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Where to eat in Houston right now: 10 best new restaurants for January

Where to eat right now: 10 best new Houston restaurants for January

Blanco tacos and tequila food
Focus on the tacos — not the Tex-Mex — at Blanco. Courtesy photo
Killen's TMX interior
Killen's TMX is the chef's best-looking restaurant. Photo by Kimberly Park
Bisou interior
Bisou's stylish interior helps create a memorable experience.  Photo by Kirsten Gilliam
Elliot's Table Thai sticky ribs
Thai-style ribs are can't-miss at Elliot's Table.  Photo by Eric Sandler
Neyow's Creole Cafe roasted oysters
Photo by Eric Sandler
Blanco tacos and tequila food
Killen's TMX interior
Bisou interior
Elliot's Table Thai sticky ribs
Neyow's Creole Cafe roasted oysters

By the third week of January, those new year’s resolutions to save money and eat healthier by staying home and cooking may be starting to slip a little bit. Prepping meals can be so inconvenient, and leftovers get old fast.

Thankfully, Houston always offers new restaurants to try. Thanks to a strong push at the end of the year, January’s crop includes a number of intriguing options. From the king of meat’s latest venture to a see-and-be-seen spot where the food is almost as good as the party, January’s new restaurants offer a wide range of choices.

As always, these are ranked in the order in which I think people should try them, but all have their strengths.

Killen’s TMX 
Ronnie Killen’s latest restaurant undercut the traditional Tex-Mex versus Mex-Mex restaurant debate by serving both. Barbecue influenced Tex-Mex dishes like brisket enchiladas and short rib tamales join traditional Mexican dishes like a tuna tostada and scallops with green mole. Signature Killen dishes get new interpretations; for example, beef short rib comes in barbacoa form topped with an adobo sauce; creamed corn gets stuffed into empanadas, and pork belly gets smoked with the skin on before being fried up chicharrones-style.

By the way, it all happens in the best-looking dining room Killen operates. The menu is already starting to evolve courtesy of additions like grilled snapper with smoked tomato Veracruz sauce, steaks (ribeye or filet), and chicken fajitas (served with housemade corn or flour tortillas) — all of which more than justifies another trip to Pearland. 9330 W. Broadway St. (Pearland)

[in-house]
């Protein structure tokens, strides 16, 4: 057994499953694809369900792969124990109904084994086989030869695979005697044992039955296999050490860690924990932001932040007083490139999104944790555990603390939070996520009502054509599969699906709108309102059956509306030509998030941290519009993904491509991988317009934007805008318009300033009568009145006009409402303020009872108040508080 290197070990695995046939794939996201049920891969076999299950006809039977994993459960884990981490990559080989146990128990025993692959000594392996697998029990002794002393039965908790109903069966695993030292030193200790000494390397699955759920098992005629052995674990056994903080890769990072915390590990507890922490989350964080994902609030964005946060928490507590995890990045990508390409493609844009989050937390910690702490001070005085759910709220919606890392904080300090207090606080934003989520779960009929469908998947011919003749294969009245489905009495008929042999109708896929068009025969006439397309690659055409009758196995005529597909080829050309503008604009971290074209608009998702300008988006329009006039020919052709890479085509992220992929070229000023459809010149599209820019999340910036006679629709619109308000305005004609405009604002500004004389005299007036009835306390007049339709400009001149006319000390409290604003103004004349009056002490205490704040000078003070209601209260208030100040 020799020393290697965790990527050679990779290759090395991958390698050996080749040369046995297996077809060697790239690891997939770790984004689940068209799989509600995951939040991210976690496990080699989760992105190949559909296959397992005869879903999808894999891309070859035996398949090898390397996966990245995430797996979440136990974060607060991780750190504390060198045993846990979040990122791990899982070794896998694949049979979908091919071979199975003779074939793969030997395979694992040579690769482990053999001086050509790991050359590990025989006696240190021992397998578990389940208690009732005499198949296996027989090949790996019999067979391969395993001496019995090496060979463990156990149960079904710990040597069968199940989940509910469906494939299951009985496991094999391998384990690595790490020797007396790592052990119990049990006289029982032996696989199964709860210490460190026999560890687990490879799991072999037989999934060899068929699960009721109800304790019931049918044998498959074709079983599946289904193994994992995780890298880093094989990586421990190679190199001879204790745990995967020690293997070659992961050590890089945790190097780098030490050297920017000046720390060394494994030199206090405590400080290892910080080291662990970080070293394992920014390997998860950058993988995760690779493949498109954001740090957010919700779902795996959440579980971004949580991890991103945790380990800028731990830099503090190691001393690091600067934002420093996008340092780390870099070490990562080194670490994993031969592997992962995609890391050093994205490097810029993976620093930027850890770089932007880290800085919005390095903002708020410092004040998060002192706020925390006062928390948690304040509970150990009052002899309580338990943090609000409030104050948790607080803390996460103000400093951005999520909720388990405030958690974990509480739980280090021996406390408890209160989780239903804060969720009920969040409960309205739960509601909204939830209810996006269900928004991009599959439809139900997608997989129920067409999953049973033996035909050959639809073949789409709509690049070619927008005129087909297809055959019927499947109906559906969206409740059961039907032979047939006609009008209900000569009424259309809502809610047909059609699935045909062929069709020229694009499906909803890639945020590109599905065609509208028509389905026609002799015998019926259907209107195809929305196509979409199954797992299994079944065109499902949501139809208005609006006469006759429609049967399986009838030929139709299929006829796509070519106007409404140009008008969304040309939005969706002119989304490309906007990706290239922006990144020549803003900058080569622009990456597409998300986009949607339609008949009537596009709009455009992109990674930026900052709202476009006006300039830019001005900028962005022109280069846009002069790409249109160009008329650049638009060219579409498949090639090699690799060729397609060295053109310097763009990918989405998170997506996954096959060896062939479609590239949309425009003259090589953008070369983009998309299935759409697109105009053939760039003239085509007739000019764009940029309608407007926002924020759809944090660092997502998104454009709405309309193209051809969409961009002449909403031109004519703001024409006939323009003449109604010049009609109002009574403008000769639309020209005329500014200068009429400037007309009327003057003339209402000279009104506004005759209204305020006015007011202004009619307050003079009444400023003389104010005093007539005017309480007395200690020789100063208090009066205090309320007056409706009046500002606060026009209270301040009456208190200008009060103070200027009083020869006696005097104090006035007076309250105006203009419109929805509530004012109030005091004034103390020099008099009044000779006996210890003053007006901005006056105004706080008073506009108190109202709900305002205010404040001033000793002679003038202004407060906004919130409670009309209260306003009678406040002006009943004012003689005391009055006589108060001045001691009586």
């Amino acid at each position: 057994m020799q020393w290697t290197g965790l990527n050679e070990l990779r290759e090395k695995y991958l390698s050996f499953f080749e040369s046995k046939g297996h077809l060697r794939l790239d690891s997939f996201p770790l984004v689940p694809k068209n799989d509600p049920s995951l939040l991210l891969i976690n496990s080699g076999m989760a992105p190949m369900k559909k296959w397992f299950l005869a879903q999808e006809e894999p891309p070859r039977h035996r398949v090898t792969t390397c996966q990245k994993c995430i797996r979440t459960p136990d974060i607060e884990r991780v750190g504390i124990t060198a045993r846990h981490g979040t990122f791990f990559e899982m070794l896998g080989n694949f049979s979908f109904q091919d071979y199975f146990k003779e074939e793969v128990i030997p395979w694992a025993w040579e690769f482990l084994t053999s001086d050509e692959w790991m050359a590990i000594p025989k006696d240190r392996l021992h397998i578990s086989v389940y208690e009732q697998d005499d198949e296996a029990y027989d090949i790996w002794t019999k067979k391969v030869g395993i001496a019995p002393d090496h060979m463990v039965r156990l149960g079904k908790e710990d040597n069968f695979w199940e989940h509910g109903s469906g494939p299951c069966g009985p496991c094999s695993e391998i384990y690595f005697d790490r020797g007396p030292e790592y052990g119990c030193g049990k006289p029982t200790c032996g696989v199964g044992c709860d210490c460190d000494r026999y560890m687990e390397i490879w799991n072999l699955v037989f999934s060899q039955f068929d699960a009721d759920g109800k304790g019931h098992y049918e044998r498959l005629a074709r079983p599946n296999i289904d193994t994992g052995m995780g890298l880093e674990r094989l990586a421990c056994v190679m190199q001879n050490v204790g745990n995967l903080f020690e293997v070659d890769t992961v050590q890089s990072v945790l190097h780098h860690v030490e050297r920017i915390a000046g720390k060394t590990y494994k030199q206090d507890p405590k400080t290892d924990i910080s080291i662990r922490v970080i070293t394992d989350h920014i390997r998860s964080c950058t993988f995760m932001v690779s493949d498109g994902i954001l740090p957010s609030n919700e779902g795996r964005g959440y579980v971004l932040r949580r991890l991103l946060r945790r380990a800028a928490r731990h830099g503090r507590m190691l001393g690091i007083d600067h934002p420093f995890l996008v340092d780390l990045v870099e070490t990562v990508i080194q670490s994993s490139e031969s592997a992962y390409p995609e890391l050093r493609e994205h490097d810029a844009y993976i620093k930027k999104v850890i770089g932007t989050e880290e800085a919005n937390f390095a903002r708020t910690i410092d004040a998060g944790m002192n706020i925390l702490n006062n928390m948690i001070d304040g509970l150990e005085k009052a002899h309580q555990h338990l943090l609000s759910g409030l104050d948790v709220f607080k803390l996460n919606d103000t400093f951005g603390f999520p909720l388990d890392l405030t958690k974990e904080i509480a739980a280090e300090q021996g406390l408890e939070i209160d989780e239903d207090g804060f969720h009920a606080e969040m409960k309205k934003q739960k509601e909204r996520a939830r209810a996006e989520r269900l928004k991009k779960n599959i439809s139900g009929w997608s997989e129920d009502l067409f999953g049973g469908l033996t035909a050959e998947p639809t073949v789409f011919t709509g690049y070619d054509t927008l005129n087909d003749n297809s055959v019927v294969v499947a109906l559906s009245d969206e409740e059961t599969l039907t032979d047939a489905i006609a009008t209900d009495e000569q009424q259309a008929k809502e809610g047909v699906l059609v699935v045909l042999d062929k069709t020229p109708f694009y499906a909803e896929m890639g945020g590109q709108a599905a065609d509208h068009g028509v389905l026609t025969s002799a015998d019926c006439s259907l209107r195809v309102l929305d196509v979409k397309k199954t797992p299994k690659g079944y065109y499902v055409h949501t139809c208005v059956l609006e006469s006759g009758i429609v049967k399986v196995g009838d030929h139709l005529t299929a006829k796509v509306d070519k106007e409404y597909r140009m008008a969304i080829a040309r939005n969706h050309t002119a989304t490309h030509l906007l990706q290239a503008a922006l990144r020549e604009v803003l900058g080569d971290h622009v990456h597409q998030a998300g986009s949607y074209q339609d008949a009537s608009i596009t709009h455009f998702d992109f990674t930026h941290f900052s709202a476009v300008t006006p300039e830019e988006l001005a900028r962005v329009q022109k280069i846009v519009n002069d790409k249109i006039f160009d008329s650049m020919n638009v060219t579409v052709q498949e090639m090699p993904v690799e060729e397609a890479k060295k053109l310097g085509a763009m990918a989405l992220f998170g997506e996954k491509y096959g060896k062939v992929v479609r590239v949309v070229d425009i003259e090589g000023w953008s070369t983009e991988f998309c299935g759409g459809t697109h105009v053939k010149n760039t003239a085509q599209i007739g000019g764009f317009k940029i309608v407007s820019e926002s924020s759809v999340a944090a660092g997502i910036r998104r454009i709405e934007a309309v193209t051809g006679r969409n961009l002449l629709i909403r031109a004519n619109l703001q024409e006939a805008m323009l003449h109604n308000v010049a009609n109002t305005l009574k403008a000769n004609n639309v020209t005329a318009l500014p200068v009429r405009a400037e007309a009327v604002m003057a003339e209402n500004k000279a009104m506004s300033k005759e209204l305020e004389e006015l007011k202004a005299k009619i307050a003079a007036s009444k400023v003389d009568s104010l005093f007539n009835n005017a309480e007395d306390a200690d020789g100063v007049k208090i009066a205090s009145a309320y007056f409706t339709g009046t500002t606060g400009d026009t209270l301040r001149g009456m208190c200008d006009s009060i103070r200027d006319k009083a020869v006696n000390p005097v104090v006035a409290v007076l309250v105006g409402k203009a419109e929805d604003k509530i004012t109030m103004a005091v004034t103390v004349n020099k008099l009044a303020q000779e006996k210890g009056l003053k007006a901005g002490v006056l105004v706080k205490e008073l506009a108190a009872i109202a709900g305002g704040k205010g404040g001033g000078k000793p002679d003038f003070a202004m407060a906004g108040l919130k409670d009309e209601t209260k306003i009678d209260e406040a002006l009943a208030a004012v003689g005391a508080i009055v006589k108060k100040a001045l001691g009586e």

Neyow’s Creole Cafe 
This New Orleans-based restaurant’s location west of the Galleria area would be worth visiting just for its signature chargrilled oysters — bubbling with cheese, butter, and garlic — but that’s not the only highlight. Dishes like the dark-roux gumbo, thin and crispy fried chicken, and fried seafood all have made the journey west intact. Don’t miss the shrimp creole; Neyow’s version has a consistency that’s more like shrimp etouffee but still delivers a spicy kick.

Approach the signature bow wow cocktail with caution; it’s an oversized, ultra-boozy, super sweet combination of rum and fruit punch. Consuming all 23-ounces is only recommended for those who aren’t driving. 6356 Richmond Ave.

Elliot’s Table 
At this intimate restaurant, chef-owner Elliot Roddy takes the experiences he gained at restaurants ranging from LA Bar and Pesce to Bramble and Pinkerton’s Barbecue and uses them to craft an eclectic, Southern-inspired menu built around fresh, local ingredients. Meals start with roasted oysters (topped with herb butter and chorizo), lamb tacos, sweet and spicy Thai-style pork ribs, or other shareable option.

Those seeking a quick bite may opt for a fried turkey sandwich or a half-pound burger, while those seeking something a little more luxurious may opt for a steak from 44 Farms or a whole fish — roasted or expertly fried, The food gets paired with a well-priced wine list and a well-chosen selection of craft beer. With reasonable prices and warm service, it’s no wonder the neighborhood is already filling the place. 465 T.C. Jester Blvd.    

Blood Bros BBQ 
For brothers Robin and Terry Wong and pitmaster Quy Hoang, the road from pop-up to restaurant has been long, but all those years have paid off. Their newly-opened barbecue joint in Bellaire holds its own in Houston’s barbecue scene. On a recent visit, Hoang’s brisket proved to be well-seasoned and well-rendered, his pork ribs arrived juicy, the housemade mac and cheese sausage gushed with fat — even the turkey delivered a rich, smoky taste. Jalapeno creamed corn balanced sweetness with spice. Only a bland, not creamy enough mac and cheese came up short.